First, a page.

Let's go back 10,000-12,000 years, when humans have yet to make strides in basic machines. In our world, the invention of the wheel makes things easy to move, starting a transportation revolution. This will eventually lead to new technologies, and eventually the rise of more complicated machines.
What if the wheel was never invented? In this world, humans discover a gel-like substance that, when put on an object, immediately reduces friction. All of a sudden, pushing a boulder across a grassy field is more like pushing a boulder across an icy pond - but even easier. The effects of friction can be almost totally neglected.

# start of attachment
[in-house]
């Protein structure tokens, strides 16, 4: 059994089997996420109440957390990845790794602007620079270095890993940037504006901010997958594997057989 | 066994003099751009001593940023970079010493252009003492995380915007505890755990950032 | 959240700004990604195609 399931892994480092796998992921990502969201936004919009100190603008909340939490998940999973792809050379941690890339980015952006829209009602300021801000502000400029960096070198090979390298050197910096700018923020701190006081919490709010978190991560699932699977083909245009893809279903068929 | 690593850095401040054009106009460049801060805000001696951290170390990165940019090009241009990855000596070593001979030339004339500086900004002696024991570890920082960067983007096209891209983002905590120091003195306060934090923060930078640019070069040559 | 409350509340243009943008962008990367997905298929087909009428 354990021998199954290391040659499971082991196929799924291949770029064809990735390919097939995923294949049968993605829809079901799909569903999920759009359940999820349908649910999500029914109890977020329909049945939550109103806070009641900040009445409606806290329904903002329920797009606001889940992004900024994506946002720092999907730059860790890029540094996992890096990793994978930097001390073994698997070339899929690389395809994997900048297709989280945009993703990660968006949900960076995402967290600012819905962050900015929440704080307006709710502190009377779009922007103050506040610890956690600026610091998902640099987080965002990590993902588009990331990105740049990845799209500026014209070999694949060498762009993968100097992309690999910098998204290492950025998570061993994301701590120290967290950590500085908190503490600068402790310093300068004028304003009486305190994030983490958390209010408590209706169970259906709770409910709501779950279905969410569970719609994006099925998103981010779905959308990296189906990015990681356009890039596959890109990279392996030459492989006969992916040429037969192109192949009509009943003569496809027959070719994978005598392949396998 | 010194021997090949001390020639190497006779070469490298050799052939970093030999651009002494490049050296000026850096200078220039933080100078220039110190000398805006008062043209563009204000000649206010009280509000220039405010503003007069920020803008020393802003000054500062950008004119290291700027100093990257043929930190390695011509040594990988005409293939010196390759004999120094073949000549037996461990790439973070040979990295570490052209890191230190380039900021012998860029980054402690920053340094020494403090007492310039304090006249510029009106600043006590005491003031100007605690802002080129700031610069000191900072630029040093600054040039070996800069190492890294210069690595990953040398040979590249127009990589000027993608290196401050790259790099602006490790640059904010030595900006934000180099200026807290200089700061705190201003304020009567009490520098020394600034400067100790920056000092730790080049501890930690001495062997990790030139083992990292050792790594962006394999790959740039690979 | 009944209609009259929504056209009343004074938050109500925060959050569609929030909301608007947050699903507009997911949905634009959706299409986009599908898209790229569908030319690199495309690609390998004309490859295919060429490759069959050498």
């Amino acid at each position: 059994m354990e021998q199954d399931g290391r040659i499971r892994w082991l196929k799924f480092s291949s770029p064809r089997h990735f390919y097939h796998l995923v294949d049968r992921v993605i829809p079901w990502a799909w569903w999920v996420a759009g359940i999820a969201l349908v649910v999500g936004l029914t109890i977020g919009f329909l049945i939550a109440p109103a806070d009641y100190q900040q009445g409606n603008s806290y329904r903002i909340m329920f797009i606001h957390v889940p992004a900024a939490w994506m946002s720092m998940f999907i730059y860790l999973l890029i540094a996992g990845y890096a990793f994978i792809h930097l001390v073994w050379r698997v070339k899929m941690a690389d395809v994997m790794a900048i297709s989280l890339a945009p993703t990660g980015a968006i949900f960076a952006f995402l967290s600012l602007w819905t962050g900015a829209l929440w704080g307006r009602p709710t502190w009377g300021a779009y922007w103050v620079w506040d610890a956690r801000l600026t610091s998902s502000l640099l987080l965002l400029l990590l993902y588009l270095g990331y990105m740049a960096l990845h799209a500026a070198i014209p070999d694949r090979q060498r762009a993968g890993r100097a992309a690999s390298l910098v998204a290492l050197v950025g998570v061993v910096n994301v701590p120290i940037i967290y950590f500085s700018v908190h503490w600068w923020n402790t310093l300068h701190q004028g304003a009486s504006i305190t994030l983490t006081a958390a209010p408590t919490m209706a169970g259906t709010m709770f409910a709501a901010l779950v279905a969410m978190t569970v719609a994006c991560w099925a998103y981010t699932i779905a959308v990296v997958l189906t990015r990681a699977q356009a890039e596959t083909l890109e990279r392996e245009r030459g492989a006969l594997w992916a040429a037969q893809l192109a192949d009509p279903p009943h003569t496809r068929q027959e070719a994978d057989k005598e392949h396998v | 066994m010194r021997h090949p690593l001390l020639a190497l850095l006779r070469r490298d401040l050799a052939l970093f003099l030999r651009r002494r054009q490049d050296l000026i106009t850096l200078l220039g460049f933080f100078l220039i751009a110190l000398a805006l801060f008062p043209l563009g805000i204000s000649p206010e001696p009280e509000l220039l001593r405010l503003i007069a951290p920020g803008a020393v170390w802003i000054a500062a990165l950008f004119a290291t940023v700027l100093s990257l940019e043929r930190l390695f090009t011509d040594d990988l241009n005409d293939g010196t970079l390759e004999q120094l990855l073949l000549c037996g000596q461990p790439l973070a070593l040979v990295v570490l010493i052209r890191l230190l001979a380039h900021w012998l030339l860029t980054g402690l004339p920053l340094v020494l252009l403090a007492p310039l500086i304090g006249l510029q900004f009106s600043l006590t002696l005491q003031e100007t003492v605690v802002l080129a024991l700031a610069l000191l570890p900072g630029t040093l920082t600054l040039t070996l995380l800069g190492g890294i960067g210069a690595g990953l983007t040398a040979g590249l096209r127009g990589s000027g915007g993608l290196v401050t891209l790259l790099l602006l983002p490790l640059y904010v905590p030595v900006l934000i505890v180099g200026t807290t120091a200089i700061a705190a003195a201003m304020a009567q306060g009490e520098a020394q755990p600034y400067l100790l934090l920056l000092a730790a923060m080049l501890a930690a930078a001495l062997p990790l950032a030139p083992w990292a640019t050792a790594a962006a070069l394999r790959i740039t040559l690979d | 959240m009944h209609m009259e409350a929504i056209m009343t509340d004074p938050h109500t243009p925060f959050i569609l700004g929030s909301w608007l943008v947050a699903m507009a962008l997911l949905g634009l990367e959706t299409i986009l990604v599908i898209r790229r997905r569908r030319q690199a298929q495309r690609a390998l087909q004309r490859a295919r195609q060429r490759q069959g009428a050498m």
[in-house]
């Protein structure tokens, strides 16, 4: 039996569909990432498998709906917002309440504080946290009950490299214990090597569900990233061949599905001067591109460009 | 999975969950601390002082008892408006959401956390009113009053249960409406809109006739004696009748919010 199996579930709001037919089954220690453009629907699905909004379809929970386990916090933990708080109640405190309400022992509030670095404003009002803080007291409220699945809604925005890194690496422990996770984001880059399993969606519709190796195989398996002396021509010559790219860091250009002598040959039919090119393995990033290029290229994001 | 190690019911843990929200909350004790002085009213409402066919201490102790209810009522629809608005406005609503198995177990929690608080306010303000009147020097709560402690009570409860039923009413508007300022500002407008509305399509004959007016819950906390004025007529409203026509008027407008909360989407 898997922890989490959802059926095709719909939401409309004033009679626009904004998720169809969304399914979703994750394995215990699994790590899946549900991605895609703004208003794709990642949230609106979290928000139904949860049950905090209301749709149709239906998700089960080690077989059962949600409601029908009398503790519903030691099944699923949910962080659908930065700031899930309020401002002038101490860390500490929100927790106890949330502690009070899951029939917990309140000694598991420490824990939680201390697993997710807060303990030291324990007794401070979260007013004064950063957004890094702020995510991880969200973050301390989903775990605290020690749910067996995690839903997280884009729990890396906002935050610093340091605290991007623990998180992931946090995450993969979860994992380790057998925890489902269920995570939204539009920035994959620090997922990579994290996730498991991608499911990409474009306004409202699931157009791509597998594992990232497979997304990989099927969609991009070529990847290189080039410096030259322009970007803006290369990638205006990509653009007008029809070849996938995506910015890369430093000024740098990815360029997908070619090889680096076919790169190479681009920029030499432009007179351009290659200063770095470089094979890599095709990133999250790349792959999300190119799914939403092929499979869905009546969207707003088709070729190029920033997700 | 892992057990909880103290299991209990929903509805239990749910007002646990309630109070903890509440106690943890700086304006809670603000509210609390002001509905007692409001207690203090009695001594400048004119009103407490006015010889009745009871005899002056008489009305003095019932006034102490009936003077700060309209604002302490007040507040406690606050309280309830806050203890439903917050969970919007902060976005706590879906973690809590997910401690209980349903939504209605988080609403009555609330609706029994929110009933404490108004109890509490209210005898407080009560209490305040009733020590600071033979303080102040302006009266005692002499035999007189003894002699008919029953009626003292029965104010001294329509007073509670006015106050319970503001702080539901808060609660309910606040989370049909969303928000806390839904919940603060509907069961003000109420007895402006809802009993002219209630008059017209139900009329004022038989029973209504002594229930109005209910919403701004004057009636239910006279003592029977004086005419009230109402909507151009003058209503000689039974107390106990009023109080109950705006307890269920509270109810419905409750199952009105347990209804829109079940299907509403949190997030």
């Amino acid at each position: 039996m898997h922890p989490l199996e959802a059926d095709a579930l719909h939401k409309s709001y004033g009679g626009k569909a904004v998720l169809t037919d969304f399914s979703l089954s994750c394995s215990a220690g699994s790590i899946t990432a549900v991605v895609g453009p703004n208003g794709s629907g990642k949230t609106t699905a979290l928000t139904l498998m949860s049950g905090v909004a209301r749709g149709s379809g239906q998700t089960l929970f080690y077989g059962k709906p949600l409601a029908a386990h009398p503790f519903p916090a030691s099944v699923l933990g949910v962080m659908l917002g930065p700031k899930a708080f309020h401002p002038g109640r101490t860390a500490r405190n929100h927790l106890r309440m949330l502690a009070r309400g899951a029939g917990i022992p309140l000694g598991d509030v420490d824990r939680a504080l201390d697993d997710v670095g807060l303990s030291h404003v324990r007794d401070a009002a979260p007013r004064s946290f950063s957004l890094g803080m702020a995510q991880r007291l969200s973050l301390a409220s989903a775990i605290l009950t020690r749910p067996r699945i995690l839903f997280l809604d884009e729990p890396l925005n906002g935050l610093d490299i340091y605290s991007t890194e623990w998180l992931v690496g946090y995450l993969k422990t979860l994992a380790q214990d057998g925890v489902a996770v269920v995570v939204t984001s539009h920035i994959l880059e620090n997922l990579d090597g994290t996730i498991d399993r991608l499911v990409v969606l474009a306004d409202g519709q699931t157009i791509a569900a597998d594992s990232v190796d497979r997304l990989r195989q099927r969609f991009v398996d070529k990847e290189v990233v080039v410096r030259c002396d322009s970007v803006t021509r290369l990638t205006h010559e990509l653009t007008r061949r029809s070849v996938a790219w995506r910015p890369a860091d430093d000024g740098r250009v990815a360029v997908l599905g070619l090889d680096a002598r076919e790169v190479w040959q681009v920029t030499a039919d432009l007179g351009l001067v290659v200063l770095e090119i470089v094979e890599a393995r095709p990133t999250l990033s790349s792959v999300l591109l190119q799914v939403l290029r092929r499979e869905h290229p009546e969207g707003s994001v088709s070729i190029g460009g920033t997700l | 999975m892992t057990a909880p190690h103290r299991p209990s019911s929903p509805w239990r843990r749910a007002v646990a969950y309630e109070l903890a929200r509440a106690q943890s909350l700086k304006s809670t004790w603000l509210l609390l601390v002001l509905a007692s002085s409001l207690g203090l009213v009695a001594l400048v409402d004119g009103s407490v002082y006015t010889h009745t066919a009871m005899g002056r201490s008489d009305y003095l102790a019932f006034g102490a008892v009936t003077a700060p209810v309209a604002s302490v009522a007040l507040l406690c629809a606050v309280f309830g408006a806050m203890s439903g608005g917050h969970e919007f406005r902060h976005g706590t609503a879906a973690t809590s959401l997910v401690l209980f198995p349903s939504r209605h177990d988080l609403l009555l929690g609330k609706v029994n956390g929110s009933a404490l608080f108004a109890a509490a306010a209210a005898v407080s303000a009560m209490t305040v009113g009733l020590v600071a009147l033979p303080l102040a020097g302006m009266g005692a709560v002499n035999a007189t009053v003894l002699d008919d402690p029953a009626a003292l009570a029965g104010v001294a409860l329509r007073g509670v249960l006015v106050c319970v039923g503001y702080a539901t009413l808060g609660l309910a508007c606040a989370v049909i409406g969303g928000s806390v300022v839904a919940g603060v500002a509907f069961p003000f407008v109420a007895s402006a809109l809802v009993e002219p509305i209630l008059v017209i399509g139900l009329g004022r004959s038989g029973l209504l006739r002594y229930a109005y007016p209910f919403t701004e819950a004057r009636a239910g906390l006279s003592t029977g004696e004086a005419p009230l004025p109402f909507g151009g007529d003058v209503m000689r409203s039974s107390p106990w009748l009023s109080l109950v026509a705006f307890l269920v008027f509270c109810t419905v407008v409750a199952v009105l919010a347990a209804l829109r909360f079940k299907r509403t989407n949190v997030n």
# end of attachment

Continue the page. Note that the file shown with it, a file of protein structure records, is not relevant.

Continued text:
This leads to a different type of transportation revolution. All of a sudden, the coolest new way to get around is in large sleds with their undersides coated with this gel. Soon, horses are domesticated - way ahead of schedule - as it becomes clear that putting them side by side in front of a sled is a great way to pull heavy loads.
Will this society ever be motivated to invent the wheel (assuming that pulleys are created not out of axles, but out of gel-coated blocks)?
Related points can be found in In a society of flying beings, would the wheel ever be invented?, especially related to pulleys and the application of the wheel to transportation.